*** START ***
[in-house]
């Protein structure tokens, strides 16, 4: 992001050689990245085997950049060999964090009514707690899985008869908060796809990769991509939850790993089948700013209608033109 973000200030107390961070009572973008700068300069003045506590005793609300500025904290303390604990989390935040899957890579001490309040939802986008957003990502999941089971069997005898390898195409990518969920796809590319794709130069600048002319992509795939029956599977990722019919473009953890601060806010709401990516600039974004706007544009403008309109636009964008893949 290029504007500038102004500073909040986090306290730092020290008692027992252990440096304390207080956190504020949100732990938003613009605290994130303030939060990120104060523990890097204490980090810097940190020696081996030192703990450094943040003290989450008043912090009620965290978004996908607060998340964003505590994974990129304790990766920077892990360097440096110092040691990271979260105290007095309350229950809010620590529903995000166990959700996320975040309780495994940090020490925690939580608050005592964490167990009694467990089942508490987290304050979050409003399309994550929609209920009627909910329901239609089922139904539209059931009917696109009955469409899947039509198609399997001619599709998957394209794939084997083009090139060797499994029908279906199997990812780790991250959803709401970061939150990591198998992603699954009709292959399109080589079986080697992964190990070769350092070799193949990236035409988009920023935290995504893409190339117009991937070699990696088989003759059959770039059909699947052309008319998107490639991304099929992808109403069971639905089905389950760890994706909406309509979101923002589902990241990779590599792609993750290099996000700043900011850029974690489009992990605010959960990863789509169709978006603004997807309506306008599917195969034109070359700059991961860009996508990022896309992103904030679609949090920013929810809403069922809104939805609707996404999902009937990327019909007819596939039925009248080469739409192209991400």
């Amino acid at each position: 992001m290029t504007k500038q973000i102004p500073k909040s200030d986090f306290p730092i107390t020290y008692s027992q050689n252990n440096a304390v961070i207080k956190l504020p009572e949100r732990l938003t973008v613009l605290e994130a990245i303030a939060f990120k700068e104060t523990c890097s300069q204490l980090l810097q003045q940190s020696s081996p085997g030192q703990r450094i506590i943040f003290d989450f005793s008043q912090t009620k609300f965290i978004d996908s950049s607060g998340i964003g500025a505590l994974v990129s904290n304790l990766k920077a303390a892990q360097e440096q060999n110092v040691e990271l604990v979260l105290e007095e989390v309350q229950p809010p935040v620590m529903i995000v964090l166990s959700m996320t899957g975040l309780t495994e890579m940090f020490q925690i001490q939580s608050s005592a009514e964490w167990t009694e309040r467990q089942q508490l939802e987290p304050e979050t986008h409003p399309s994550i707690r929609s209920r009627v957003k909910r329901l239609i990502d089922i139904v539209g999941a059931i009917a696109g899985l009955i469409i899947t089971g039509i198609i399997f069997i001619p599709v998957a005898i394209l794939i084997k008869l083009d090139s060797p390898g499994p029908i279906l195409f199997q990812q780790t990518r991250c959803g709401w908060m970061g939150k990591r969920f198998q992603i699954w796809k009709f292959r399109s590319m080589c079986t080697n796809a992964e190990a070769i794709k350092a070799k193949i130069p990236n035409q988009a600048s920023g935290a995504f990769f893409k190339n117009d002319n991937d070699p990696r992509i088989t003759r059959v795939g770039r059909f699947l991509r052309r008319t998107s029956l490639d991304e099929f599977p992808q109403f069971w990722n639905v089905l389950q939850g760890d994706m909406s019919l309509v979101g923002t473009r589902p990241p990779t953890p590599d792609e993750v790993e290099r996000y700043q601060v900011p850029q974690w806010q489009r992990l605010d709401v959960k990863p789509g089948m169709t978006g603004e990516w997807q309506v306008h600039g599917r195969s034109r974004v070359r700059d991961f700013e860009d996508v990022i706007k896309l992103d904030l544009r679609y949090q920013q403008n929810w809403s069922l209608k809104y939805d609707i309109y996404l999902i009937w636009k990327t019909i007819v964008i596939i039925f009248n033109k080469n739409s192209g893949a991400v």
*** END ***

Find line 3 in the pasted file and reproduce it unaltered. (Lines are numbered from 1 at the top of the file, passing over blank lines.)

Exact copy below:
């Amino acid at each position: 992001m290029t504007k500038q973000i102004p500073k909040s200030d986090f306290p730092i107390t020290y008692s027992q050689n252990n440096a304390v961070i207080k956190l504020p009572e949100r732990l938003t973008v613009l605290e994130a990245i303030a939060f990120k700068e104060t523990c890097s300069q204490l980090l810097q003045q940190s020696s081996p085997g030192q703990r450094i506590i943040f003290d989450f005793s008043q912090t009620k609300f965290i978004d996908s950049s607060g998340i964003g500025a505590l994974v990129s904290n304790l990766k920077a303390a892990q360097e440096q060999n110092v040691e990271l604990v979260l105290e007095e989390v309350q229950p809010p935040v620590m529903i995000v964090l166990s959700m996320t899957g975040l309780t495994e890579m940090f020490q925690i001490q939580s608050s005592a009514e964490w167990t009694e309040r467990q089942q508490l939802e987290p304050e979050t986008h409003p399309s994550i707690r929609s209920r009627v957003k909910r329901l239609i990502d089922i139904v539209g999941a059931i009917a696109g899985l009955i469409i899947t089971g039509i198609i399997f069997i001619p599709v998957a005898i394209l794939i084997k008869l083009d090139s060797p390898g499994p029908i279906l195409f199997q990812q780790t990518r991250c959803g709401w908060m970061g939150k990591r969920f198998q992603i699954w796809k009709f292959r399109s590319m080589c079986t080697n796809a992964e190990a070769i794709k350092a070799k193949i130069p990236n035409q988009a600048s920023g935290a995504f990769f893409k190339n117009d002319n991937d070699p990696r992509i088989t003759r059959v795939g770039r059909f699947l991509r052309r008319t998107s029956l490639d991304e099929f599977p992808q109403f069971w990722n639905v089905l389950q939850g760890d994706m909406s019919l309509v979101g923002t473009r589902p990241p990779t953890p590599d792609e993750v790993e290099r996000y700043q601060v900011p850029q974690w806010q489009r992990l605010d709401v959960k990863p789509g089948m169709t978006g603004e990516w997807q309506v306008h600039g599917r195969s034109r974004v070359r700059d991961f700013e860009d996508v990022i706007k896309l992103d904030l544009r679609y949090q920013q403008n929810w809403s069922l209608k809104y939805d609707i309109y996404l999902i009937w636009k990327t019909i007819v964008i596939i039925f009248n033109k080469n739409s192209g893949a991400v």